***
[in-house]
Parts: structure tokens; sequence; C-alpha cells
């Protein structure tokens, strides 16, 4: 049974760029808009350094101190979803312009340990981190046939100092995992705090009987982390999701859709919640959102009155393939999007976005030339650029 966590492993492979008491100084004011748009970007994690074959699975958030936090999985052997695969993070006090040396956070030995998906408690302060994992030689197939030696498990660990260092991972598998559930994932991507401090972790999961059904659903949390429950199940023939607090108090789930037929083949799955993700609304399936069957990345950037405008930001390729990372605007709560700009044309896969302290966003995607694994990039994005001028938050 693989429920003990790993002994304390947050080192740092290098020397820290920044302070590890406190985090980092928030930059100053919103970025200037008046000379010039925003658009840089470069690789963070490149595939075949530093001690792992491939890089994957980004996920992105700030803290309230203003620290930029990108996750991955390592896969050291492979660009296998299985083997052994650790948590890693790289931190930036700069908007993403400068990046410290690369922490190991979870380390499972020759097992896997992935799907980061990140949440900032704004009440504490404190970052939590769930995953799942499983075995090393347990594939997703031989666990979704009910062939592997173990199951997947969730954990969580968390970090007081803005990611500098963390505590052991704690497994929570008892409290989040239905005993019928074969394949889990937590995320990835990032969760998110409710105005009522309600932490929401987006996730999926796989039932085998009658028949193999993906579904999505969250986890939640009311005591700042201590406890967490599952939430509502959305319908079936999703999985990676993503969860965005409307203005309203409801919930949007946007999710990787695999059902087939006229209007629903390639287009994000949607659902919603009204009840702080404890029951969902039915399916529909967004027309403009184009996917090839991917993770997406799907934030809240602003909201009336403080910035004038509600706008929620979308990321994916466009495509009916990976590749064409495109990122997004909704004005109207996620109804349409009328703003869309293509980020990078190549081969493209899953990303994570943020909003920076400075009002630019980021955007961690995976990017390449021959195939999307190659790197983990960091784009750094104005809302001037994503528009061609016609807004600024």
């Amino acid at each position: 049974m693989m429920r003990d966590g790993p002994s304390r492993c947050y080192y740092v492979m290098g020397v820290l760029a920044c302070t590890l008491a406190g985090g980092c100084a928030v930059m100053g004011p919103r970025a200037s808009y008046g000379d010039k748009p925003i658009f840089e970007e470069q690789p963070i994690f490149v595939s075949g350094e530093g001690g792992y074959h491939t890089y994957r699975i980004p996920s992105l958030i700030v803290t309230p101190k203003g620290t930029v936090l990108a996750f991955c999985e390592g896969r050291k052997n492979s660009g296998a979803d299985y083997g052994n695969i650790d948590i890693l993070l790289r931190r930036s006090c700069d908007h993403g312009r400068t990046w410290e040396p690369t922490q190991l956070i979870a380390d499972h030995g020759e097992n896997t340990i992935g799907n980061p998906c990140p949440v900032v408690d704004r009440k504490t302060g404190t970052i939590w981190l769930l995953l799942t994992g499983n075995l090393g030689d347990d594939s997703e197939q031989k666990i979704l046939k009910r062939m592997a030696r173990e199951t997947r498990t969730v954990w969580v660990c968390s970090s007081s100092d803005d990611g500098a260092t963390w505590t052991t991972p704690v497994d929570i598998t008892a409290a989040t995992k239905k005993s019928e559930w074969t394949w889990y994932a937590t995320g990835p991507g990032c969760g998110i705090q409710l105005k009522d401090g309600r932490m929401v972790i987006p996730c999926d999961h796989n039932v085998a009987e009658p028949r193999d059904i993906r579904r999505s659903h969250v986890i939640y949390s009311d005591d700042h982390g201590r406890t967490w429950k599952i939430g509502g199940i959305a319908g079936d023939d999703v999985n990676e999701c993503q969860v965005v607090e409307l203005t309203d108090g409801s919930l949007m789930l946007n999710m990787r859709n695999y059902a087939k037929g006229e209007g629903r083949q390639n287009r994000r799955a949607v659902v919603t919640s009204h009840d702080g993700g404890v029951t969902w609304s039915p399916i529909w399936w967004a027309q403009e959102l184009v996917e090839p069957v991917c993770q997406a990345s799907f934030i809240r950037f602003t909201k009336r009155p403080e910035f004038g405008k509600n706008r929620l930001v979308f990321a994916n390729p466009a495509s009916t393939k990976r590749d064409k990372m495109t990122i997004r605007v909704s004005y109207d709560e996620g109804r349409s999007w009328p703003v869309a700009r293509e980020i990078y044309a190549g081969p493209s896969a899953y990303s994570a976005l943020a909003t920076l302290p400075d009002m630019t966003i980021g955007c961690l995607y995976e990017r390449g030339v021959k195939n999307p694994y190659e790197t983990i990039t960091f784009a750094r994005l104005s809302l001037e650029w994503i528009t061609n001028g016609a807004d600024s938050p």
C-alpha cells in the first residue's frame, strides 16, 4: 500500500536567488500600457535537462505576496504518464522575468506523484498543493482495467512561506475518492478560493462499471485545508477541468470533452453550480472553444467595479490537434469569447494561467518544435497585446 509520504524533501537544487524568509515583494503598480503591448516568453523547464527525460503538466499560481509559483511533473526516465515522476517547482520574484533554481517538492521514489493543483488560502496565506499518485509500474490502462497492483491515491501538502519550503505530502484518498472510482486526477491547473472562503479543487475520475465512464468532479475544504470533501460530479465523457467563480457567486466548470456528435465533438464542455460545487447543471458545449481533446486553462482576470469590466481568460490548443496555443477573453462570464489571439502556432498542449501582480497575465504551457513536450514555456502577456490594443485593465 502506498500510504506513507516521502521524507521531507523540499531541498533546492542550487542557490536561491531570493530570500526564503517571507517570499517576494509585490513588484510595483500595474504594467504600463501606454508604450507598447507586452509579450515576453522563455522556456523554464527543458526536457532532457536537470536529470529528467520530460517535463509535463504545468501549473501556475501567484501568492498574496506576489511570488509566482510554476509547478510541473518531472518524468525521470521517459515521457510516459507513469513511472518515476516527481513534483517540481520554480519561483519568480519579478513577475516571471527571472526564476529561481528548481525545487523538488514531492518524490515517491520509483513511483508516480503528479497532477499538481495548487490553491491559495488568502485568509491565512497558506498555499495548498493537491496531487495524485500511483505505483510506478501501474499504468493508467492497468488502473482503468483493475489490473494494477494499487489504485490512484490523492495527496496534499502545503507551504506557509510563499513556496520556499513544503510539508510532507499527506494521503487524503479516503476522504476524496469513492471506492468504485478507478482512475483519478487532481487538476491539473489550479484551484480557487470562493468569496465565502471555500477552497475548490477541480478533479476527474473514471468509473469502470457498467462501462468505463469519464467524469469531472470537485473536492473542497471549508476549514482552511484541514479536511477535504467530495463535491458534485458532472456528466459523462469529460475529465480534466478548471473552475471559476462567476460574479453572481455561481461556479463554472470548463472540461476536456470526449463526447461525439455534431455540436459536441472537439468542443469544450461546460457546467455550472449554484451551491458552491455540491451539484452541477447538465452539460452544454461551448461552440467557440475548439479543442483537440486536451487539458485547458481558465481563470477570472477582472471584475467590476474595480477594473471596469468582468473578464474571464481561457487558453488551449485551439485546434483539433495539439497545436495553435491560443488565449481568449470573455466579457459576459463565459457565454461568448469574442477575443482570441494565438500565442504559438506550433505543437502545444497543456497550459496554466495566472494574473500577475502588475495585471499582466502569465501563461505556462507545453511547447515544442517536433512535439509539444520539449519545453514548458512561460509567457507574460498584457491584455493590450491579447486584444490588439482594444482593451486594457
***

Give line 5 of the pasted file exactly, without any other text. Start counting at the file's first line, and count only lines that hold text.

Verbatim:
C-alpha cells in the first residue's frame, strides 16, 4: 500500500536567488500600457535537462505576496504518464522575468506523484498543493482495467512561506475518492478560493462499471485545508477541468470533452453550480472553444467595479490537434469569447494561467518544435497585446 509520504524533501537544487524568509515583494503598480503591448516568453523547464527525460503538466499560481509559483511533473526516465515522476517547482520574484533554481517538492521514489493543483488560502496565506499518485509500474490502462497492483491515491501538502519550503505530502484518498472510482486526477491547473472562503479543487475520475465512464468532479475544504470533501460530479465523457467563480457567486466548470456528435465533438464542455460545487447543471458545449481533446486553462482576470469590466481568460490548443496555443477573453462570464489571439502556432498542449501582480497575465504551457513536450514555456502577456490594443485593465 502506498500510504506513507516521502521524507521531507523540499531541498533546492542550487542557490536561491531570493530570500526564503517571507517570499517576494509585490513588484510595483500595474504594467504600463501606454508604450507598447507586452509579450515576453522563455522556456523554464527543458526536457532532457536537470536529470529528467520530460517535463509535463504545468501549473501556475501567484501568492498574496506576489511570488509566482510554476509547478510541473518531472518524468525521470521517459515521457510516459507513469513511472518515476516527481513534483517540481520554480519561483519568480519579478513577475516571471527571472526564476529561481528548481525545487523538488514531492518524490515517491520509483513511483508516480503528479497532477499538481495548487490553491491559495488568502485568509491565512497558506498555499495548498493537491496531487495524485500511483505505483510506478501501474499504468493508467492497468488502473482503468483493475489490473494494477494499487489504485490512484490523492495527496496534499502545503507551504506557509510563499513556496520556499513544503510539508510532507499527506494521503487524503479516503476522504476524496469513492471506492468504485478507478482512475483519478487532481487538476491539473489550479484551484480557487470562493468569496465565502471555500477552497475548490477541480478533479476527474473514471468509473469502470457498467462501462468505463469519464467524469469531472470537485473536492473542497471549508476549514482552511484541514479536511477535504467530495463535491458534485458532472456528466459523462469529460475529465480534466478548471473552475471559476462567476460574479453572481455561481461556479463554472470548463472540461476536456470526449463526447461525439455534431455540436459536441472537439468542443469544450461546460457546467455550472449554484451551491458552491455540491451539484452541477447538465452539460452544454461551448461552440467557440475548439479543442483537440486536451487539458485547458481558465481563470477570472477582472471584475467590476474595480477594473471596469468582468473578464474571464481561457487558453488551449485551439485546434483539433495539439497545436495553435491560443488565449481568449470573455466579457459576459463565459457565454461568448469574442477575443482570441494565438500565442504559438506550433505543437502545444497543456497550459496554466495566472494574473500577475502588475495585471499582466502569465501563461505556462507545453511547447515544442517536433512535439509539444520539449519545453514548458512561460509567457507574460498584457491584455493590450491579447486584444490588439482594444482593451486594457